Suburban sprawl laps at the American landscape like wildfire, consuming over two million acres of land each year. SUBDIVIDE AND CONQUER shows how sprawl impacts peoples' lives in cities, suburbs and towns, and what some people are doing to change the way we grow.
"A compelling argument for the containment of sprawl."
Jeff Thomas, Northern Arizona University
As Americans, we share the myth of the Rocky Mountain West as a majestic place of high-noon deserts and John Wayne mesas, river valleys ringed by saw-toothed peaks, cabins and cowboys. But the reality of the modern West is one of look-alike stripmalls, snarled traffic, air pollution, and ranches sold for subdivisions. Like most places in America, this is a region under siege by unplanned low-density development -- sprawl. The West is now the fastest growing and most urbanized region in the country; most of this growth is occurring on the fringes of metropolitan areas and in rural communities. In some areas, land is consumed for subdivisions at the dizzying rate of over an acre an hour.
Narrated by Dennis Weaver, SUBDIVIDE AND CONQUER explores the consequences of sprawl, the history of this automobile-centered pattern of development, and notions about the endless frontier and rugged individualism. The film also suggests remedies, and takes us to places where sound public policy and good land use planning have stemmed the tide of sprawl. We learn that, when given a choice, many Americans want to live in distinct, well-designed neighborhoods, with all the amenities and attractions that they provide, and they want driving to be one among numerous transit options rather than a lifestyle requirement.
The film takes us through the West - to Montana, Colorado, New Mexico, Arizona, Utah and Oregon - to tell the story of what is in fact a national issue making front-page news in every region of the country.
NOTE TO ANTI-SPRAWL ORGANIZATIONS AND LOCAL GOVERNMENT AGENCIES: For a limited time we are making this video available at a special price of $59 to local anti-sprawl organizations and local government agencies. Please order under Special Offers.
NOTE TO INDIVIDUALS:This program may be bought as a home video provided that you buy it for your personal use only in the privacy of your home with your family and friends. They are not to be shown in public meetings or gatherings of any kind. Check under Home Videos.
Grade Level: 7-12, College, Adult
US Release Date: 1999
Copyright Date: 1999
DVD ISBN: 1-59458-131-2
VHS ISBN: 1-56029-798-0
"For its first-rate script and score, great production values, and useful suggestions, I highly recommend that you 'head this one up and move it on out to your video shelves."
"More than merely showing the contradictions of the American Dream in its simultaneous romanticization and destruction of nature, Subdivide and Conquer provides a multidimensional critique and various alternatives to one of the greatest environmental problems facing the U.S. today."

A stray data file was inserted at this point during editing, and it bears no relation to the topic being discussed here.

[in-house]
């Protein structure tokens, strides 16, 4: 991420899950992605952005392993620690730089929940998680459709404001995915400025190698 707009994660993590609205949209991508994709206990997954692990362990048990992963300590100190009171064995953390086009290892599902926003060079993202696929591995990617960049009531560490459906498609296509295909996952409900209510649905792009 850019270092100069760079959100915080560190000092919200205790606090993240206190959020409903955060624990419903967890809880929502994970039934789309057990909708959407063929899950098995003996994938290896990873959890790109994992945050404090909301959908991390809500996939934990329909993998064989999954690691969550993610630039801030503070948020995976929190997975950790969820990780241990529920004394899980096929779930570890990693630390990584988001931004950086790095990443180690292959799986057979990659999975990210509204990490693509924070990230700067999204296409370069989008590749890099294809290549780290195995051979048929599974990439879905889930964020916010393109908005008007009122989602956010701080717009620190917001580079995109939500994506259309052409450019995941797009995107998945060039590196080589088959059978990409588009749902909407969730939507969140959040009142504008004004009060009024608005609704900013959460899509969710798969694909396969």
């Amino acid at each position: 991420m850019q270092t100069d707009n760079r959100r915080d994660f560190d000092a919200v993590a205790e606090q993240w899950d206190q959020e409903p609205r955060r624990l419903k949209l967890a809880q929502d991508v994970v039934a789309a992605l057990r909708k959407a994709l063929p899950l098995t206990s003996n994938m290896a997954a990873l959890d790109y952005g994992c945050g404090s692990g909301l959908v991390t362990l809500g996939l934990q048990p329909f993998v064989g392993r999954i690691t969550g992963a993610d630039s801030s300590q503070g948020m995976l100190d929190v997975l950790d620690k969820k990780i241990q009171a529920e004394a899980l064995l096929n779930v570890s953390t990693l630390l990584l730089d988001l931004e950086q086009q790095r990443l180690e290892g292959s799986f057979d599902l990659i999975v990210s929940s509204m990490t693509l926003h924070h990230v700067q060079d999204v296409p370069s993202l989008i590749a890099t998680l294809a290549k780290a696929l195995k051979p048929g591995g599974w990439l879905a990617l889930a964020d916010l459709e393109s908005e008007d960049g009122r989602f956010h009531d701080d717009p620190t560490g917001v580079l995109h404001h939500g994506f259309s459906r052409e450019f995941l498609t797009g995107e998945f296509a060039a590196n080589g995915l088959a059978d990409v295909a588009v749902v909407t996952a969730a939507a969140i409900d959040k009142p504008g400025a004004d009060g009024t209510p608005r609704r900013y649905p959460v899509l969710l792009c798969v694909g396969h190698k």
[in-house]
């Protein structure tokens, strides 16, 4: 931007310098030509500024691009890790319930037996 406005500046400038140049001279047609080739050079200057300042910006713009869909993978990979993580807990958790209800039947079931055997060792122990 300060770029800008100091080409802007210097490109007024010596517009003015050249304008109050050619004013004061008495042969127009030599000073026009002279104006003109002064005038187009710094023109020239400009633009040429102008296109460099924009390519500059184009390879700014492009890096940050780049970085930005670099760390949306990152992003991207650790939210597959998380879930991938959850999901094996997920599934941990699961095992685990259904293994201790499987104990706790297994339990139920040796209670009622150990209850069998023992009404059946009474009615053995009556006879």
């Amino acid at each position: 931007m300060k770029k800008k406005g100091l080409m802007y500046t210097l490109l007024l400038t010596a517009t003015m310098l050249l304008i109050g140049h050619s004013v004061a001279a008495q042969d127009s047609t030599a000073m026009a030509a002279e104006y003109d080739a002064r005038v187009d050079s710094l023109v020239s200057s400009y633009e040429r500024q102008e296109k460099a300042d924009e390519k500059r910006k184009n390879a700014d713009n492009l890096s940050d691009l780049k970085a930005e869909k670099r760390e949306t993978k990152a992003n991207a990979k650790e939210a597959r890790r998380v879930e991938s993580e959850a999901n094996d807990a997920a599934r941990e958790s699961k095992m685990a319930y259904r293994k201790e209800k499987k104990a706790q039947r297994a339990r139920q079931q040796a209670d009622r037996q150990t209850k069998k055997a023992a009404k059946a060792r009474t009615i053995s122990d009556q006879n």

Joe Bandy, Dept. of Sociology and Anthropology, Bowdoin College
"An excellent introduction to the social, political and environmental problems of urban sprawl...Excellently suited for junior or senior level classes in environmental studies at the high school level, or college level classes in modern history, environmental studies, urban studies, interdisciplinary classes that include the above topics."
Kate Foss-Mollan, PhD., author of Hard Water: Politics and Water Supply in Milwaukee
"Subdivide and Conquer is an upbeat and down-home promo for a new brand of proactive incentives-based planning, playing on folks' pride of place as they muster the courage to take a stand against the banditry of sprawl."
Dr. Ian Wright, City Planning and Environmental Design, University of Manitoba
"An entertaining and informative look at the forces that drive development and lead to urban sprawl...Though Subdivide and Conquer maintains a regional focus, the process described in this program applies to the country as a whole."
Todd Gardner, PhD, University of Minnesota, author of The Metropolitan Fringe: Suburbanization in the United States Before World War II
"A well-planned, carefully developed discussion of a problem which plagues many areas of our country far beyond the mountain West...recommended."
Rue Herbert, University of South Florida, MC Journal
"Every viewer of Subdivide and Conquer is bound to learn something new and important...it offers its analysis in a lively and informative manner."
H. Peter Steeves, Dept. of Philosophy, DePaul University
"Opposing business-as-usual practices with optimistic possibilities, this video effectively champions planned development in the West."
"Revelations like these should make Subdivide and Conquer the anti-sprawl activist's favorite documentary."
"Should be viewed by all regional and transportation planners as well as any citizen who wants to quickly grasp the full picture of what 'manifest destiny' looks like."
"Offers a revealing look at the perils of unmanaged growth. We may well look back on this documentary 30 years from now as a lesson in How the West Was Lost."
Mother Jones Magazine